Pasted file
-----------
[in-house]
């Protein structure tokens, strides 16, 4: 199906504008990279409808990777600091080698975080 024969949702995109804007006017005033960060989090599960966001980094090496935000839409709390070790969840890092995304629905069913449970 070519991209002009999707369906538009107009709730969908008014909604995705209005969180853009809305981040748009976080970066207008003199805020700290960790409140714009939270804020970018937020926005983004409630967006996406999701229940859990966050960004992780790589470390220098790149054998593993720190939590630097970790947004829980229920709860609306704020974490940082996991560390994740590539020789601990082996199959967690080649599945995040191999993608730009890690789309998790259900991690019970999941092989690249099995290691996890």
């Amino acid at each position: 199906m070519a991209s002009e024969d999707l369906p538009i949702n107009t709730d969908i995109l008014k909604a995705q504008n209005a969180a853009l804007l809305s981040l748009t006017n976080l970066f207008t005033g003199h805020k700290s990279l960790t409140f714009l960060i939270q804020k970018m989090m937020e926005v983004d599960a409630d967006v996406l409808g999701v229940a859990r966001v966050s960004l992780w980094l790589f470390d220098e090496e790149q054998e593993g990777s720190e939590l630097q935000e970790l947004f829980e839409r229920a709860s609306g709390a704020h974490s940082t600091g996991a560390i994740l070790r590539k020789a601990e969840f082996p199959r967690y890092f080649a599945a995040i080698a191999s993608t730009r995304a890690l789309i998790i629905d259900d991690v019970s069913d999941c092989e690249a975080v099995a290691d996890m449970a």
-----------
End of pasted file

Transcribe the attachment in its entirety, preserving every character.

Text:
[in-house]
């Protein structure tokens, strides 16, 4: 199906504008990279409808990777600091080698975080 024969949702995109804007006017005033960060989090599960966001980094090496935000839409709390070790969840890092995304629905069913449970 070519991209002009999707369906538009107009709730969908008014909604995705209005969180853009809305981040748009976080970066207008003199805020700290960790409140714009939270804020970018937020926005983004409630967006996406999701229940859990966050960004992780790589470390220098790149054998593993720190939590630097970790947004829980229920709860609306704020974490940082996991560390994740590539020789601990082996199959967690080649599945995040191999993608730009890690789309998790259900991690019970999941092989690249099995290691996890």
């Amino acid at each position: 199906m070519a991209s002009e024969d999707l369906p538009i949702n107009t709730d969908i995109l008014k909604a995705q504008n209005a969180a853009l804007l809305s981040l748009t006017n976080l970066f207008t005033g003199h805020k700290s990279l960790t409140f714009l960060i939270q804020k970018m989090m937020e926005v983004d599960a409630d967006v996406l409808g999701v229940a859990r966001v966050s960004l992780w980094l790589f470390d220098e090496e790149q054998e593993g990777s720190e939590l630097q935000e970790l947004f829980e839409r229920a709860s609306g709390a704020h974490s940082t600091g996991a560390i994740l070790r590539k020789a601990e969840f082996p199959r967690y890092f080649a599945a995040i080698a191999s993608t730009r995304a890690l789309i998790i629905d259900d991690v019970s069913d999941c092989e690249a975080v099995a290691d996890m449970a």